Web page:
Seek immediate medical attention if you or your child develops any of these symptoms, especially following a respiratory illness:
- Arm or leg weakness.
- Pain in the neck, back, arms, or legs.
- Difficulty swallowing or slurred speech.
- Difficulty moving the eyes or drooping eyelids.
- Facial droop or weakness.
Do rhinoviruses, enteroviruses and EV-D68 negatively affect kids with asthma?
Anyone with asthma is at increased risk of serious illness — the CDC is urging that ensure their child’s asthma action plan is up to date.
EV-D68 is particularly hard on children’s lungs. Therefore, it is especially important for parents of children previously diagnosed with asthma to:
- Help your child follow their asthma action plan.
- Communicate with your child’s pediatrician or specialist to plan ahead for times when symptoms may need urgent medical care.
- Take prescribed asthma medications as directed.
- Keep the reliever (rescue) medication (inhaler or nebulizer) on hand.
- Get the seasonal influenza vaccine, because an influenza infection in the lungs can trigger asthma attacks and a worsening of asthma symptoms. Household members should get the flu vaccine, too.
- Make sure the child’s caregiver and/or teacher is aware of their condition, and that they know how to avoid asthma triggers and what to do if the child experiences any symptoms related to asthma.
- Although no children should be exposed to secondhand smoke, it is especially important to prohibit smoking in homes and cars where children with asthma live.
Are rhinoviruses and respiratory syncytial virus (RSV) the same thing?
Rhinoviruses and respiratory syncytial virus (RSV) — both similar to the common cold — are the most common viruses associated with respiratory tract infections, or infections of parts of the body involved in breathing such as the sinuses, throat, airways or lungs.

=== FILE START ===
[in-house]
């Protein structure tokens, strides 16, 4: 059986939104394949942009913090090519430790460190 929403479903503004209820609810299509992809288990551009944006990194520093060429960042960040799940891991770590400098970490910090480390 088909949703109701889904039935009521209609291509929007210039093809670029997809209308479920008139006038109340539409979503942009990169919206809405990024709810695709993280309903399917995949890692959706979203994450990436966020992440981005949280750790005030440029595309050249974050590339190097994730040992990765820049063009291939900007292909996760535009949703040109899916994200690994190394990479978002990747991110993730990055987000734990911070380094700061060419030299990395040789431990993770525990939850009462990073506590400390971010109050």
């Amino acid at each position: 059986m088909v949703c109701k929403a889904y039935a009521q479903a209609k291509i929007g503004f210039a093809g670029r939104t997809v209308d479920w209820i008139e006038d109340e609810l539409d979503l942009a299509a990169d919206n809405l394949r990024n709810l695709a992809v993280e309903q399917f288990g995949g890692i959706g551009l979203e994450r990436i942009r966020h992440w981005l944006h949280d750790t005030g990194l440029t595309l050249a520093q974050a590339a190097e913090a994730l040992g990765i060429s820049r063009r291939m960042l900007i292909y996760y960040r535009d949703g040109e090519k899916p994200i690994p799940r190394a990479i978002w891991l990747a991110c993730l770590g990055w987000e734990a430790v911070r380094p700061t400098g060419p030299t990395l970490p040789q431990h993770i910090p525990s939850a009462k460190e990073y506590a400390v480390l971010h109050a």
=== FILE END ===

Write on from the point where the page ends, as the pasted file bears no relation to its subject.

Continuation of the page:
RVs and RSV may have similar mild, cold-like symptoms in most children. For both RV and RSV, if your child has a high fever and cold symptoms lasting longer than seven to ten days — speak to your pediatrician.
If your child is having severe difficulty breathing, visit your nearest emergency department.
Use CHOC’s comprehensive guide, where to go for care, to determine if your pediatrician’s office, urgent care or the emergency department is the best place for your child.
Are rhinoviruses, enteroviruses and EV-D68 like the flu?
No. RVs, EVs and EV-D68 are different from the flu. CHOC recommends all children ages six months and older get their flu vaccine at the earliest possible time.
There are antiviral treatments available for flu which your pediatrician will prescribe if needed.
How can rhinoviruses, enteroviruses and EV-D68 be prevented in children?
- Help protect yourself from getting and spreading respiratory viruses, like rhinoviruses or EV-D68, by following these steps:
- Wash your hands often with soap and water for 20 seconds.
- Avoid touching your eyes, nose, and mouth with unwashed hands.
- Avoid close contact such as kissing, hugging, and sharing cups or eating utensils with people who are sick, and when you are sick.
- Cover your coughs and sneezes with a tissue or your upper shirt sleeve, not your hands.
- Clean and disinfect frequently touched surfaces, such as toys and doorknobs, especially if someone is sick.
- Stay home when you are sick.
- Consider wearing a mask around other people if you have respiratory symptoms.
- Stay up-to-date with all recommended vaccines.
From babies to teens, pediatricians from CHOC’s Primary Care Network partner with parents to offer immunizations, sick visits, sports physicals and more.